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Leadership Coaching: Working with Leaders to Develop Elite Performance

Jonathan Passmore (Ed.)

London: KoganPage, 2010
336 pages, paperback. ISBN: 978-0-749-45532-3. £25.95

Reviewed by Vicky Ellam-Dyson

A recent addition to the Association for Coaching series, this is a practitioner focused book providing details of various models and tools for structuring coaching with leaders. The aim of the book is to inform coaches of tried and tested methods that they can use with their clients to assist in improving leadership style and performance. The material has been provided by a wide range of experienced and well known coaches/coaching psychologists.

The purpose of the models and their appropriateness to different contexts are discussed, such as how a model can assist coach and coachee in recognising the organisational drivers and personal drivers behind a specific leadership style. Further discussions include models that help in mapping what is actually happening versus what needs to be happening, and tools for raising awareness and understanding of the risks and consequences of a particular leadership style.

Most chapters offer details of the research underpinning the use of a model / tool discussed, offering a level of credibility and confidence in knowing that the suggested approach has been tried and tested in context, with the target population. The relevance of some of the approaches is further backed up by case studies to demonstrate how a particular approach has worked in practice. This allows the reader to potentially draw parallels to situations they have been involved in and gain some clarity about the relevance of an approach to their clients. I found these two aspects of the chapters (research and case studies) particularly valuable, though I would like to have seen these details included in every chapter.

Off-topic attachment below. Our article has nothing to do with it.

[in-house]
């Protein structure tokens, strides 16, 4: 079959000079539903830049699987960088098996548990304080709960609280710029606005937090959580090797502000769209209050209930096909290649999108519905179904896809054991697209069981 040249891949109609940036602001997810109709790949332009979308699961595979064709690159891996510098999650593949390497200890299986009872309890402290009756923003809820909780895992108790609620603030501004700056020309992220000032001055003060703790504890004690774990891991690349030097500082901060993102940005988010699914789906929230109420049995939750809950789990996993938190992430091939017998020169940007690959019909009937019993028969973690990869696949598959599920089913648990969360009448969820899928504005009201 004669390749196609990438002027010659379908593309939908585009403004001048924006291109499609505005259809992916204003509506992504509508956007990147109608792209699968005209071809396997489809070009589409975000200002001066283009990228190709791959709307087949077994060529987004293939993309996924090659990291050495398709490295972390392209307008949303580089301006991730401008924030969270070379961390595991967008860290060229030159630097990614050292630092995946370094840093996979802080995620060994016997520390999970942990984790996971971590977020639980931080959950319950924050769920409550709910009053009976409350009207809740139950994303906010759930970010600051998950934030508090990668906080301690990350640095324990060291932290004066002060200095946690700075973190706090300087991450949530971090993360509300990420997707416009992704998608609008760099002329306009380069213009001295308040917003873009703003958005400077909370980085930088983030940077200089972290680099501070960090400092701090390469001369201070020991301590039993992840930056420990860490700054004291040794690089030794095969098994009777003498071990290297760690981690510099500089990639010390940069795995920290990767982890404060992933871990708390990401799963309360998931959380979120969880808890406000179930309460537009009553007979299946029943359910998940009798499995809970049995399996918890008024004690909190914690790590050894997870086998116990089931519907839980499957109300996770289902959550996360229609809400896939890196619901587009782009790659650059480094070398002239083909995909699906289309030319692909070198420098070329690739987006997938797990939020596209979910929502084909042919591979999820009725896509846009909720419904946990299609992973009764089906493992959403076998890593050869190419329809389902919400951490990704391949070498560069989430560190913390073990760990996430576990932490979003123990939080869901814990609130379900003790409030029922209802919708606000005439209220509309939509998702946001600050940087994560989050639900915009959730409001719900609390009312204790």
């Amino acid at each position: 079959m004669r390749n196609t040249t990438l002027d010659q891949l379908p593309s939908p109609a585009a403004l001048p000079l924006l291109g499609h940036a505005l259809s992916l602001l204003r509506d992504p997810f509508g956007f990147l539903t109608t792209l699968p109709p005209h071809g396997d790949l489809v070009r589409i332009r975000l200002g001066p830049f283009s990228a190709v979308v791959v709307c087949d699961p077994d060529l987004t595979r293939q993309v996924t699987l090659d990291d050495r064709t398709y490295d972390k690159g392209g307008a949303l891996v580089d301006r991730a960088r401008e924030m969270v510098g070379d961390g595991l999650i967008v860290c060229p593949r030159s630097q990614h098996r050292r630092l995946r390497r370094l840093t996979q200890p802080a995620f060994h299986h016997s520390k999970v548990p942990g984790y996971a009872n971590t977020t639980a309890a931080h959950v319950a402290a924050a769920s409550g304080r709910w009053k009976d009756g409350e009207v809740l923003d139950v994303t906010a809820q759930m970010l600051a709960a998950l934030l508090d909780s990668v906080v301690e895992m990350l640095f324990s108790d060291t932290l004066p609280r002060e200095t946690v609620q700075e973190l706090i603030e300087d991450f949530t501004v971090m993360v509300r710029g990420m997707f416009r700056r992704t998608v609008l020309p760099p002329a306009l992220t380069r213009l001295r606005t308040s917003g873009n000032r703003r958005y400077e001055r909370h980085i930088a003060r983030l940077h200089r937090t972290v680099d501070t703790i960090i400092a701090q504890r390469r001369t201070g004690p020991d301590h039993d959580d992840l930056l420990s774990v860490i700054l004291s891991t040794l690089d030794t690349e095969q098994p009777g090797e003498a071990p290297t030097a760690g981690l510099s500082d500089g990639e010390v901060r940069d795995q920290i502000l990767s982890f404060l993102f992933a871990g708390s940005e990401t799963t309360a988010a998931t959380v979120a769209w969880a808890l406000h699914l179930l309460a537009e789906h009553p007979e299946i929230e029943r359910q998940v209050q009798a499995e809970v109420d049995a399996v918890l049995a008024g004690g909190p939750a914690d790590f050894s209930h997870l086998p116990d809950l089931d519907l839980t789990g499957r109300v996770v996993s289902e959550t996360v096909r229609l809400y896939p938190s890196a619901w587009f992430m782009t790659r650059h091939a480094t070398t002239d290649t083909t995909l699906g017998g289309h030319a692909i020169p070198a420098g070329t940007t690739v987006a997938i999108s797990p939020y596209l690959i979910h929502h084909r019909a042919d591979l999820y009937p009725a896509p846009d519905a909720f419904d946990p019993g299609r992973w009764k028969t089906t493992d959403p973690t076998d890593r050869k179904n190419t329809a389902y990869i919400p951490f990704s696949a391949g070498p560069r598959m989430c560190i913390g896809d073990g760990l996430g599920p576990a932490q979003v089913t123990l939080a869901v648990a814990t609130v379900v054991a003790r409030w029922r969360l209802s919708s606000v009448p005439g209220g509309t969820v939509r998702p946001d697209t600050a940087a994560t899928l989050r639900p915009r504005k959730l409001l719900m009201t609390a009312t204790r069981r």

The content also covers coaching for many leadership contexts; different styles of leadership (authentic, transformational), particular leadership responsibilities (strategy), drawing on approaches from / for different cultures (African, Asian), approaches and tools (emotional intelligence, systems model) and specific leadership environments (politicians, top teams). Hence it offers insight for many different situations and client types.

In summary, this is a useful practical guide for coaching leaders. The case studies and the variety of situations discussed are helpful in understanding the use of the models in context, though it could benefit from more case studies, with more depth to some of them. The reference to research is enough to give it credibility without making it a heavy read, making it a practical handbook rather than a textbook.

Vicky Ellam-Dyson

  

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